Below are the objections to the 2003 library budget as listed in the objection petition 
signed by 22 citizens of LaGrange County on 9/3/2002.
Each objection is followed by the Library Board's response, 
as delivered on 9/16/2002. 
OBJECTION #1:  The proposed building cost of $5,700,000 plus interest of $4,810,000 for a total cost to the taxpayer of $10,510,000 is EXCESSIVE.  When you take the proposed sq. ft. of the 1st floor, and even if you add the 25,400 sq. ft. unfinished basement for a total square footage of 5,700, then divide that into the $10,510,000 cost you're paying a whopping $203.29 per sq. ft.--and that is really excessive. 
RESPONSE #1:  The cost of the principal of bonds is $5.7 million for the entire library building project.  That includes all furnishings, equipment, and state-of-the-art computer technology.  Interest is not customarily included when figuring project costs.  For example, when purchasing real estate, the cost quoted is for the home and/or land only; interest is not figured in.  Therefore, that interest figure is not included in the building project's cost per square foot, which is estimated at $140 per square foot for the main level and $20 per square foot for the lower level.

OBJECTION #2:  This $10 1/2 million project has a lower level or basement that doesn't even have: HEATING, COOLING, LIGHTING, EXTERIOR GLAZING, CEILING OR FLOOR SLAB -- except for a cemented elevator pit and a small mechanical room, it's just a DIRT FLOOR!  By not hatying [sic] or cooling this space will cause a heating burden on the main level, and the control of humidity will be more difficult.  And after 20 years this continual moisture could become a mold problem with potential health concerns.
RESPONSE #2:  The project cost is $5.7 million and cannot be more than that.  That  includes the cost of concreting the lower level floor.  The floor can be concreted to satisfy individuals even though there would be added costs to remove it in the event of expansion.  The lower floor was not to be finished until plans for future expansion were known, including under-floor computer wiring, plumbing, and heating needs.  Sufficient ventilation would prevent moisture problems were the floor not concreted.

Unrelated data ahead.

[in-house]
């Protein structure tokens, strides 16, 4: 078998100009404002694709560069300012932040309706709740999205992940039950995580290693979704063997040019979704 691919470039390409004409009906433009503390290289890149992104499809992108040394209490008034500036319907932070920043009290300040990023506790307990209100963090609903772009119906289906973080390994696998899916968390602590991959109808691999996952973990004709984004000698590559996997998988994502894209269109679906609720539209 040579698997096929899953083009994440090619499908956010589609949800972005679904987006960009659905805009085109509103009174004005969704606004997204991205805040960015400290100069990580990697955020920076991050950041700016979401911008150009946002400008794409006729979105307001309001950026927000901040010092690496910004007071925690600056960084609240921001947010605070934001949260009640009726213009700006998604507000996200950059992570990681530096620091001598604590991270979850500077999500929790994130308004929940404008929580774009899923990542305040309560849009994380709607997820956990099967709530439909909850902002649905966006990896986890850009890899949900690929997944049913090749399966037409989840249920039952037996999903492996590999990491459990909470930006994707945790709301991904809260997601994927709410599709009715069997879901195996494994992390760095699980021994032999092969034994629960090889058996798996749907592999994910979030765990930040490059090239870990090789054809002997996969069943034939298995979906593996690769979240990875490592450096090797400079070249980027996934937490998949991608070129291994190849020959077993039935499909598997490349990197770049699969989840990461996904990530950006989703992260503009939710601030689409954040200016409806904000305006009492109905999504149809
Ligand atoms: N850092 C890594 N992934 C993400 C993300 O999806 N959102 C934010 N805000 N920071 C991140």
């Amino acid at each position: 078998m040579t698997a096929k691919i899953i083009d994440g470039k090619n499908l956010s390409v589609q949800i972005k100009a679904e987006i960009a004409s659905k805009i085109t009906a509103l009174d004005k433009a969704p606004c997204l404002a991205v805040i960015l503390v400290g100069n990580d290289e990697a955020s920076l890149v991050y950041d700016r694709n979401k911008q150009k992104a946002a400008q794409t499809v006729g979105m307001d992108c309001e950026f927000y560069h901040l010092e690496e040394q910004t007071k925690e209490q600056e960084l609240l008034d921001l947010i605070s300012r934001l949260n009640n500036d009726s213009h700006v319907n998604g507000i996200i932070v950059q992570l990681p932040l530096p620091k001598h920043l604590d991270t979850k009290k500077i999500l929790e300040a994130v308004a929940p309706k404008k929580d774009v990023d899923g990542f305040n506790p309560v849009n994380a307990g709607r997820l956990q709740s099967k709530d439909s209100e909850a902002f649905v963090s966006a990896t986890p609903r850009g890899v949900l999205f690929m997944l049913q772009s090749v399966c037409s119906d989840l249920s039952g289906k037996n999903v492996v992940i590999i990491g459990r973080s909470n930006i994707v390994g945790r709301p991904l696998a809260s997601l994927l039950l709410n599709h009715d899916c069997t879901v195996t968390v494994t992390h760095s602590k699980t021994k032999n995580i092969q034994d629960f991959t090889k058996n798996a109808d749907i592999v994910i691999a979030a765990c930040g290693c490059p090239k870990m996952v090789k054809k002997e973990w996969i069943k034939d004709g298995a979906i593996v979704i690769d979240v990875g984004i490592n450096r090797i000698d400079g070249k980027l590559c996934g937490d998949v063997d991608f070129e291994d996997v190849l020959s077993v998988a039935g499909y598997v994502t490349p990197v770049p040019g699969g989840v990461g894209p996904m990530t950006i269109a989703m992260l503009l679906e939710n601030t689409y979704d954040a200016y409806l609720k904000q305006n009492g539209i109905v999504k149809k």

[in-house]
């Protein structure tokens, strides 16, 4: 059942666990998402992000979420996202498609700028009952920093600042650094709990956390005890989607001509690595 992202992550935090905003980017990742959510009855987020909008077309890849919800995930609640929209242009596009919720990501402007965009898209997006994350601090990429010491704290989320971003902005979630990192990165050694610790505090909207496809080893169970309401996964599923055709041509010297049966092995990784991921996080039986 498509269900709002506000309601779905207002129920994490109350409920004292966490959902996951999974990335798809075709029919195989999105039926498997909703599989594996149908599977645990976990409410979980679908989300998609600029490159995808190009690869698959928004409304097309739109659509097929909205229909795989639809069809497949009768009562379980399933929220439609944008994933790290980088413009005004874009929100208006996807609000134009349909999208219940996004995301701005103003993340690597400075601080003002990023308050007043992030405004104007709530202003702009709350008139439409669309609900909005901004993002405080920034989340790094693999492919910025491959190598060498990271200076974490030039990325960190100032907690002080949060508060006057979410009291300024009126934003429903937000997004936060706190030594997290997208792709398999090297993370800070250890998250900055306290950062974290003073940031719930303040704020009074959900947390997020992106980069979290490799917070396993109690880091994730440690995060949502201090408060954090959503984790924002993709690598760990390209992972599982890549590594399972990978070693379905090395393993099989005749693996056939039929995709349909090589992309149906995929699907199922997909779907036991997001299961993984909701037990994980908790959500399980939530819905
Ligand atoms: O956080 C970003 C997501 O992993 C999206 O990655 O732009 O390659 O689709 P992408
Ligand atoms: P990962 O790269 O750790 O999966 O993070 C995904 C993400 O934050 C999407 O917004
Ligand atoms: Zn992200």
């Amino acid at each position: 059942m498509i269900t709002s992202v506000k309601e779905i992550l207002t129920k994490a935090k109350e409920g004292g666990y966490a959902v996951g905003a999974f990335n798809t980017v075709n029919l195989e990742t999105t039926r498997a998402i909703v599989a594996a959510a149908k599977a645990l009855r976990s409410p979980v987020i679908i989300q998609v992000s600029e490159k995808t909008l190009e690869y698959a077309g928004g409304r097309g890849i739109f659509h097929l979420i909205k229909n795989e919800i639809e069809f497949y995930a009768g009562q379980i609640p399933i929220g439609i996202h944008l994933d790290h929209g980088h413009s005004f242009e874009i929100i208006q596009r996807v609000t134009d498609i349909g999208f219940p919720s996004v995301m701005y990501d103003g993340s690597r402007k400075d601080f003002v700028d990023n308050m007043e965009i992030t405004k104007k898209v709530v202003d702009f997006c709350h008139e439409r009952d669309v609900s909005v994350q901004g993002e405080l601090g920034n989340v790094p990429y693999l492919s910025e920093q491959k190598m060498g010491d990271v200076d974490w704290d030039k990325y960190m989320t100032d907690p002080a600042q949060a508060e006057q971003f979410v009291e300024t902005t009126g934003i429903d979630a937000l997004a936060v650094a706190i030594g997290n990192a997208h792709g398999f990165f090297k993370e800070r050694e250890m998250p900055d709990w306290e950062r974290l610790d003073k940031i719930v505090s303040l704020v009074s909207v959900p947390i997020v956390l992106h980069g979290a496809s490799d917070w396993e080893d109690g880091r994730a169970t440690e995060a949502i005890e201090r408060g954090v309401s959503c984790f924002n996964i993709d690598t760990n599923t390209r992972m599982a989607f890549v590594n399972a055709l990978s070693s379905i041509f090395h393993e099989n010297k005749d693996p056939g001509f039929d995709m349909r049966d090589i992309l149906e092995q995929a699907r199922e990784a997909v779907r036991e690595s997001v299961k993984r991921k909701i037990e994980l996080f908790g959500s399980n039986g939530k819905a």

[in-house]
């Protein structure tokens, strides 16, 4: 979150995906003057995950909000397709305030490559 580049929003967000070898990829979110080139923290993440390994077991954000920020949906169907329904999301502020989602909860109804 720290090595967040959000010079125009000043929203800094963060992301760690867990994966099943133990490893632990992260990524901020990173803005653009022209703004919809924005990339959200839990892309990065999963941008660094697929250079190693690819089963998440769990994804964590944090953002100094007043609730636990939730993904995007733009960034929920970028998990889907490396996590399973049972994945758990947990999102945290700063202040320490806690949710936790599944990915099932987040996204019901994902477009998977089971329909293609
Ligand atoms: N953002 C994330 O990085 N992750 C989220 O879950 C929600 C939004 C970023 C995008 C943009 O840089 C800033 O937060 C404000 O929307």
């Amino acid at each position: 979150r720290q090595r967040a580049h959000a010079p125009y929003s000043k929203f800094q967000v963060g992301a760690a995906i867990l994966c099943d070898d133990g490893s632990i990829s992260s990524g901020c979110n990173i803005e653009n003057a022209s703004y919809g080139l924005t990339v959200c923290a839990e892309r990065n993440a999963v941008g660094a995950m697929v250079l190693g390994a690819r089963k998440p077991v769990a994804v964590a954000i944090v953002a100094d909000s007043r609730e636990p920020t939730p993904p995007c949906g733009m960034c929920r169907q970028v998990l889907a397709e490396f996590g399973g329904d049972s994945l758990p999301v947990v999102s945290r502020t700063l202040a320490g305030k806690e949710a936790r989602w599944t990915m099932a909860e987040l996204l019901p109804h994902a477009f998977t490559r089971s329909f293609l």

OBJECTION #3:  The proposed design of the building doesn't fit in with the architectural style and historical personality of LaGrange and the surrounding towns.  This might be okay--perhaps even "stylish" in Baltimore or Indianapolis, but it's not appropriate for LaGrange County.  frankly [sic], it looks like an airplane hanger, not a library!  And what about the cost of the glass "curtain wall" on the north side of the building? Other than giving one a view of the "pit" to the north, all it does is permit a view of the "dirt floor" basement!
RESPONSE #3:  The library building design is still being "worked."  There is no reason to have a "government-style" building in a residential area; concrete and brick masses might look out of place.  Glass walls are as energy efficient as many other kinds of building materials.  Such walls also allow natural lighting opportunities.  We plan for an attractively landscaped area for outdoor use on the north side of the building.

OBJECTION #4:  Only three soil borings were taken at the Culp site.  Nearly 40 soil borings and samples were taken at the new $8 million jail, and still they missed a couple of critical areas at the actual building location and found contaminated soil.  I understand that the county has sued the architect, builder etc. for nearly $800,000 to cover the cost of removing the contaminated soil, attorney fees, etc.!  The Library Board architect has stated that "three soil borings" weren't adequate and he would take "many more" before starting constructions of the building.  These extra soil borings are not included in the project cost, and thus $150 per boring and you take 40 borings--that's an extra $6,000 !  And soil borings alone will not indicate if the soil is contaminated-- only soil sampling and analysis will do that.  ANOTHER COST NOT INCLUDED!
RESPONSE #4:  Initial soil borings are required for drainage and use purposes.  Further borings are needed more specifically for building purposes and as a different type not done until construction areas are well defined.  The costs are covered in the contingency amount in the estimates, but are not specific in amounts as they are unknown costs.

OBJECTION #5:  The site is too small for realistic future expansion.  Co. Rd. 50 N is only 20 feet wide at the site; utility lines are just 5 feet from the pavement edge.  There are no sidewalks available, nor is there even a berm along the road.  There's a 35 foot setback from Co. Rd. 50 N, and a 75 foot drainage ditch setback on the west side; a 20 foot utility easement on the east; and a large pit to the north.  Though you can have parking over the setback areas, you can not construct a building there.  Thus the actual building area is very limited, leaving very little room for expansion.